Happy birthday… to my blog!
Have you ever made yourself a cake? I’m not talking a sad, I’m-making-only-one-pathetic-but-beautifully-decorated-cupcake-because-I’m-oh-so-depressed-about-my-crazy-friend’s-wedding-and-confused-about-my-hot-Irish-cop-love-interest-ala-Kristin-Wiig-in-Bridesmaids kind of cake.
I’m talking a smile-on-my-face, accomplishment-celebrating, yes-I-am-a-totally-awesome-person-so-I’m-making-myself-a-cake-and-I-might-just-eat-it-all-by-myself-because-I-deserve-it kind of cake.
A year ago I decided that I wanted to share my love of baking with more than just my poor coworkers and friends, who were stuck listening to me describe my creations in person. In September, I concocted some pretty cupcakes, valiantly attempted macro-style photos of them with my cell phone camera, and wrote a little missive about lemons and lavender on a super-secret blog that no one knew about.
Then I kind of forgot about it… Until I made some peppermint brownie cookies. They were so good that forcing my friends to listen to me rave about the combination of dark chocolate and crushed peppermint before they tasted it themselves seemed cruel, so I pulled up my super-secret little blog and wrote a post, complete with fuzzy faux-macro cell phone photography.
Then, on December 31, almost exactly a year ago, I spent most of the day in my PJ’s and made the most wonderful salty oatmeal cookies for a New Year’s Party. Before I got fancied up, I took pictures of them on my coffee table. And I wrote about it on my super-secret little blog. And I realized I really liked doing this weird thing where I wrote about food on the internet.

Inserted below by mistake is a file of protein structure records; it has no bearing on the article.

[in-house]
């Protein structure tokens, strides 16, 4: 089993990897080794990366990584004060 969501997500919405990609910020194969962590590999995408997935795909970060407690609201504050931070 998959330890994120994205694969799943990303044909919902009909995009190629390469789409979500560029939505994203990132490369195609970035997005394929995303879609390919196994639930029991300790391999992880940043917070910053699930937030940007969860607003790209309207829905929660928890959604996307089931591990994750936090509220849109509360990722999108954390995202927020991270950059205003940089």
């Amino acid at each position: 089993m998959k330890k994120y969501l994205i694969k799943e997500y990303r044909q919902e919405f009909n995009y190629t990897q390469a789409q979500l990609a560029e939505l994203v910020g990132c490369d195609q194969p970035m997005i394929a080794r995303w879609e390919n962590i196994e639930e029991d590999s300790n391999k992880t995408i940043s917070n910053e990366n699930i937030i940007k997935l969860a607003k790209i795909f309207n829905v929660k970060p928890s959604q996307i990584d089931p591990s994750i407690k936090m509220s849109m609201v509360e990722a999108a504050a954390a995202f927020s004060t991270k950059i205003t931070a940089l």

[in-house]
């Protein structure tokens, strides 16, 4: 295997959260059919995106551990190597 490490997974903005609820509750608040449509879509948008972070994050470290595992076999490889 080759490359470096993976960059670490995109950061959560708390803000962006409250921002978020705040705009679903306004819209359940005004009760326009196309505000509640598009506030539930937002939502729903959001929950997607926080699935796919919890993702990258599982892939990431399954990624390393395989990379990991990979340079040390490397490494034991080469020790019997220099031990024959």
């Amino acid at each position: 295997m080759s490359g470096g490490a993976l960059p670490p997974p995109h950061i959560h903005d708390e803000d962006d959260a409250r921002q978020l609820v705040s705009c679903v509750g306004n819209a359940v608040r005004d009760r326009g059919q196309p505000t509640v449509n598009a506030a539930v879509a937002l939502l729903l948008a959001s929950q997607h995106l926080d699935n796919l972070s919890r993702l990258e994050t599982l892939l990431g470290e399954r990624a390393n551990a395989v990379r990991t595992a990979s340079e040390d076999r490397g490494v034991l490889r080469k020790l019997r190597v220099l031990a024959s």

So I took a deep breath, steeled myself for the credit card bill, and invested in a fancy camera as a post-Christmas present (it was totally worth it, for the record).
For the first few months of the year I baked every weekend (nothing new), took the prettiest pictures I possibly could, and wrote little online love letters to my baking in an attempt to share them with more people than just my Milwaukee friends. And eventually I started a Twitter account for it, and a Facebook page, and got some recipes onto Tastespotting–and all of a sudden people who weren’t my mom or my friends started coming to this little site (hello to you, new internet pals!). And I even started baking for Anthropologie, which is wild and dreamy and so much fun and still feels unreal.